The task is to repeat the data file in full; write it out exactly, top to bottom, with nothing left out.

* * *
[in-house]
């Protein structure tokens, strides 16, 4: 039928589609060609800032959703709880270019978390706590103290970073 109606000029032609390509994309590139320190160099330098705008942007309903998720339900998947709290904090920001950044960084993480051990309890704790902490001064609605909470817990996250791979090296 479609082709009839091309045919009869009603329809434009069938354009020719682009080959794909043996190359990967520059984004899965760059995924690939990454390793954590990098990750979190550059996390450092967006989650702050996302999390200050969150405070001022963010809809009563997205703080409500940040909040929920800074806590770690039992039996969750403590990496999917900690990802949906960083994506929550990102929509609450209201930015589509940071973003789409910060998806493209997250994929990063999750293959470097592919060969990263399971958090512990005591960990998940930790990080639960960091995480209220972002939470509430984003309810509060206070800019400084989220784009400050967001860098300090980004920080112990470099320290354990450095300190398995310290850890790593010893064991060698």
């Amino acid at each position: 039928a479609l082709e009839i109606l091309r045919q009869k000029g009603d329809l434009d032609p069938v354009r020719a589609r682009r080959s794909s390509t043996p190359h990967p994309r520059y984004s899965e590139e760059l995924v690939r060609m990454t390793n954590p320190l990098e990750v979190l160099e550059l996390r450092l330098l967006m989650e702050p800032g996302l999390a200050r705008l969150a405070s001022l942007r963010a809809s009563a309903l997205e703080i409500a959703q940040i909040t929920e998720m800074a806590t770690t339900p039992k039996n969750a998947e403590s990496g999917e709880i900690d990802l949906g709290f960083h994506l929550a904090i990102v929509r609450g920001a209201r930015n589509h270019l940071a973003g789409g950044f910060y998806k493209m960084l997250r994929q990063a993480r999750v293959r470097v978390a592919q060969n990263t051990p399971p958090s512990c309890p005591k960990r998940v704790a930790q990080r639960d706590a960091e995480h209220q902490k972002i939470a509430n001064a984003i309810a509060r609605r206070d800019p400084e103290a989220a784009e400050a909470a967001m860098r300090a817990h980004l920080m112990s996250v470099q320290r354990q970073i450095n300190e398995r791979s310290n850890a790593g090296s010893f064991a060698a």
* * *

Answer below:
[in-house]
């Protein structure tokens, strides 16, 4: 039928589609060609800032959703709880270019978390706590103290970073 109606000029032609390509994309590139320190160099330098705008942007309903998720339900998947709290904090920001950044960084993480051990309890704790902490001064609605909470817990996250791979090296 479609082709009839091309045919009869009603329809434009069938354009020719682009080959794909043996190359990967520059984004899965760059995924690939990454390793954590990098990750979190550059996390450092967006989650702050996302999390200050969150405070001022963010809809009563997205703080409500940040909040929920800074806590770690039992039996969750403590990496999917900690990802949906960083994506929550990102929509609450209201930015589509940071973003789409910060998806493209997250994929990063999750293959470097592919060969990263399971958090512990005591960990998940930790990080639960960091995480209220972002939470509430984003309810509060206070800019400084989220784009400050967001860098300090980004920080112990470099320290354990450095300190398995310290850890790593010893064991060698």
């Amino acid at each position: 039928a479609l082709e009839i109606l091309r045919q009869k000029g009603d329809l434009d032609p069938v354009r020719a589609r682009r080959s794909s390509t043996p190359h990967p994309r520059y984004s899965e590139e760059l995924v690939r060609m990454t390793n954590p320190l990098e990750v979190l160099e550059l996390r450092l330098l967006m989650e702050p800032g996302l999390a200050r705008l969150a405070s001022l942007r963010a809809s009563a309903l997205e703080i409500a959703q940040i909040t929920e998720m800074a806590t770690t339900p039992k039996n969750a998947e403590s990496g999917e709880i900690d990802l949906g709290f960083h994506l929550a904090i990102v929509r609450g920001a209201r930015n589509h270019l940071a973003g789409g950044f910060y998806k493209m960084l997250r994929q990063a993480r999750v293959r470097v978390a592919q060969n990263t051990p399971p958090s512990c309890p005591k960990r998940v704790a930790q990080r639960d706590a960091e995480h209220q902490k972002i939470a509430n001064a984003i309810a509060r609605r206070d800019p400084e103290a989220a784009e400050a909470a967001m860098r300090a817990h980004l920080m112990s996250v470099q320290r354990q970073i450095n300190e398995r791979s310290n850890a790593g090296s010893f064991a060698a």